Mary C. Drennen, Plaintiff-appellant, v. Louis W. Sullivan, Secretary of Health and Human Services,defendant-appellee, 892 F.2d 74 (4th Cir. 1989)Annotate this Case
Submitted: Oct. 12, 1989. Decided: Dec. 5, 1989
Robert Shelton Baker, Appalachian Research and Defense Fund, Inc., on brief, for appellant.
Beverly Dennis, III, Chief Counsel, Charlotte Hardnett, Chief, Social Security Litigation Division, Gary S. Simpson, Department of Health & Human Services, Michael W. Carey, United States Attorney, Gary L. Call, Assistant United States Attorney, on brief, for appellee.
Before HARRISON L. WINTER, SPROUSE and CHAPMAN, Circuit Judges.
Mary C. Drennen appeals the denial of her application for Supplemental Security Income payments based upon her claim of disability under Title XVI of the Social Security Act. The case is before us for review of an order of the district court which affirmed the decision of the Secretary denying such benefits. Our review is limited to a determination of whether the Secretary's findings are supported by substantial evidence. 42 U.S.C. § 405(g).
Appellant worked as a clerk in a department store until she sprained her back in August 1983. She has not returned to work, and she claims that she is disabled because of the combination of her many ailments. She does suffer from a shortened left leg, the result of childhood polio, lumbar strain, hypertension, nervous tension, sinus rhinitis caused by allergies, gastritis, depression and a dysthymic disorder.
The Secretary found that these conditions limited claimant's ability to perform work activities, but that her exertional and nonexertional limitations were not of such severity as to prevent her from performing her past relevant light work as a clerk in a department store. Mrs. Drennen claims that she meets the criteria of the listings of impairments, that the Secretary's decision is not supported by substantial evidence, and that the Secretary failed to properly consider her severe anxiety disorder.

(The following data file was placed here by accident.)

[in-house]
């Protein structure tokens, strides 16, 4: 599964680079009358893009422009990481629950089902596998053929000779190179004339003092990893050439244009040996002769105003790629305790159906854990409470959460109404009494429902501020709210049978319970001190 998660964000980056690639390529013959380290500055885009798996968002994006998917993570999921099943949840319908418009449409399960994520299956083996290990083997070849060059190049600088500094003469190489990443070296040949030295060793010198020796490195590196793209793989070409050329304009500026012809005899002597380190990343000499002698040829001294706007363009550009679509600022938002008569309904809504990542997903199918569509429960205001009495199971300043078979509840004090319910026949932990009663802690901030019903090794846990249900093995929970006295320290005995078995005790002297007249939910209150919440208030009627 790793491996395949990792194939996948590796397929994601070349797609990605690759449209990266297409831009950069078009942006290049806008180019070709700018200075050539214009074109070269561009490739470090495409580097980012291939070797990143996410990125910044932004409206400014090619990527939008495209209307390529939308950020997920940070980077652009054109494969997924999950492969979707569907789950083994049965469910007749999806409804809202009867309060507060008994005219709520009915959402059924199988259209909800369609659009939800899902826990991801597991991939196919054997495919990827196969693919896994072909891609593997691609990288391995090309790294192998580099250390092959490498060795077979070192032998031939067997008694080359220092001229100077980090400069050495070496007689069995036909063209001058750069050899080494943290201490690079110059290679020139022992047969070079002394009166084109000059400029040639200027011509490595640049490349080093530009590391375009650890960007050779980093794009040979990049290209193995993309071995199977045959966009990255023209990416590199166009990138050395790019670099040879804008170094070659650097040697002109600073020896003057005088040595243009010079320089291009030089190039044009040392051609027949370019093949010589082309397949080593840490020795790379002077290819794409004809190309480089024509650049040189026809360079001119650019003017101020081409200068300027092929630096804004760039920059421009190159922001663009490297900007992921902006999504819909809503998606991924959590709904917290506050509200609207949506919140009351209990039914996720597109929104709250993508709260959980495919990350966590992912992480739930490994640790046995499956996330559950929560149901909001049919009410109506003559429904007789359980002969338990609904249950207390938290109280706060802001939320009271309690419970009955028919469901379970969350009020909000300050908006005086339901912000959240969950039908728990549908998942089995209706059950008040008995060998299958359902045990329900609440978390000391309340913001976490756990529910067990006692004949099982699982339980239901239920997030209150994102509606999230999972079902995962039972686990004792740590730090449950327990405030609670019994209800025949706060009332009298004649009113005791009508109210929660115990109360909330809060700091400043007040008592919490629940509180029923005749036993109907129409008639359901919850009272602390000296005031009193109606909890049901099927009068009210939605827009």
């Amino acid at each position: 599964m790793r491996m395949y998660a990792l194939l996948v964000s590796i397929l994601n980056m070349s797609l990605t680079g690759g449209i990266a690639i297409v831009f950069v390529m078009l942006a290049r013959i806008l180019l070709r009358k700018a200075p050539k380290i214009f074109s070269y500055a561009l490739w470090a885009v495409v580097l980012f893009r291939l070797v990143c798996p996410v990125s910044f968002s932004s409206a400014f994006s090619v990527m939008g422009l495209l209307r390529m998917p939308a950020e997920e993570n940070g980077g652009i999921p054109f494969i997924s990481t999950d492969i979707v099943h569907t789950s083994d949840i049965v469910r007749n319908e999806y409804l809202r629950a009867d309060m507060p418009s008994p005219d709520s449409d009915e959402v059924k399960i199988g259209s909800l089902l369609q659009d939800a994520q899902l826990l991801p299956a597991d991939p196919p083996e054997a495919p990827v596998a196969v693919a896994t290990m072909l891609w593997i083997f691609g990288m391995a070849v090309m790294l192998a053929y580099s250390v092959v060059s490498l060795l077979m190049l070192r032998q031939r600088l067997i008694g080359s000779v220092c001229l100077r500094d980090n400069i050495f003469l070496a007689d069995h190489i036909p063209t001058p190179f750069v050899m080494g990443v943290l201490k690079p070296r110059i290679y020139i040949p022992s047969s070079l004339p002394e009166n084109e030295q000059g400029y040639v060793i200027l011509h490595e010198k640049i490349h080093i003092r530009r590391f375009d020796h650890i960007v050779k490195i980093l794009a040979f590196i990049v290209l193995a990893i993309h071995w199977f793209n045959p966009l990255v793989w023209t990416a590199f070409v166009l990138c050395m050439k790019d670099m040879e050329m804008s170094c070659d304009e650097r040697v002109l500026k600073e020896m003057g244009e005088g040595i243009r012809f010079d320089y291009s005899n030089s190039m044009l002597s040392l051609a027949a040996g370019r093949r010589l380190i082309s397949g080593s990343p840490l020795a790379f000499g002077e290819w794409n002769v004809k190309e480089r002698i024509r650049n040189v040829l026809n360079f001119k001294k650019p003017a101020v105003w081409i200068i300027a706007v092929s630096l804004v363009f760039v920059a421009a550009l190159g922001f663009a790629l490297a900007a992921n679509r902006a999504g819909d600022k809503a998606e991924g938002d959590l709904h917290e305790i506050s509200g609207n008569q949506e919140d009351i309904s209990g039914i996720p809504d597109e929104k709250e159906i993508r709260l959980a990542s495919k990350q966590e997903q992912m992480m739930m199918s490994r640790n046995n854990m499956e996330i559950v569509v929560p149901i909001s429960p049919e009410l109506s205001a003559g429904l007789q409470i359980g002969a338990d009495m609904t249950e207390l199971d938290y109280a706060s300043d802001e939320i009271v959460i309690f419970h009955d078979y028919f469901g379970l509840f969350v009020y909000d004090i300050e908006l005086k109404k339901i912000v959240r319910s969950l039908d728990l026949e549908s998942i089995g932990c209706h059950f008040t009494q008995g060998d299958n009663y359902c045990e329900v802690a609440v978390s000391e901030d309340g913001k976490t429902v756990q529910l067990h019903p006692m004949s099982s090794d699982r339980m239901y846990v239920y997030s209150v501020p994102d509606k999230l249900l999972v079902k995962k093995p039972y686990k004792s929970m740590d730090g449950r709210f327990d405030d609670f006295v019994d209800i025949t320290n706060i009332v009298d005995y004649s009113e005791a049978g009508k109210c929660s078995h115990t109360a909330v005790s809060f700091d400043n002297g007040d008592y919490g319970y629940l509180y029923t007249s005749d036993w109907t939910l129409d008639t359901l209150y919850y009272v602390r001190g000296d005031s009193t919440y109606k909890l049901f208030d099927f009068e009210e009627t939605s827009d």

We have reviewed the records and the briefs, and we find that the decision is based upon substantial evidence and there is no legal error present. There is substantial medical evidence that claimant's hypertension is adequately controlled by medication, that her back condition returned to normal after it was treated, that her sinus rhinitis is caused by certain dusty environments, but would not be aggravated by working in certain areas as a department store clerk, that according to electrocardiograms her chest pains are not caused by angina, and that the claimant's depression and dysthymic disorder would be improved if she obtained employment. A psychologist and a psychiatrist both were of the opinion that she could perform low stress simple work, and a vocational expert testified that claimant could perform the light work of her former employment as a department store clerk. These medical and vocational opinions are substantial evidence in support of the Secretary's finding.
We find that the facts and legal contentions are adequately presented in the briefs, the appendix, and the record now before the court and that oral argument would not aid the decisional process.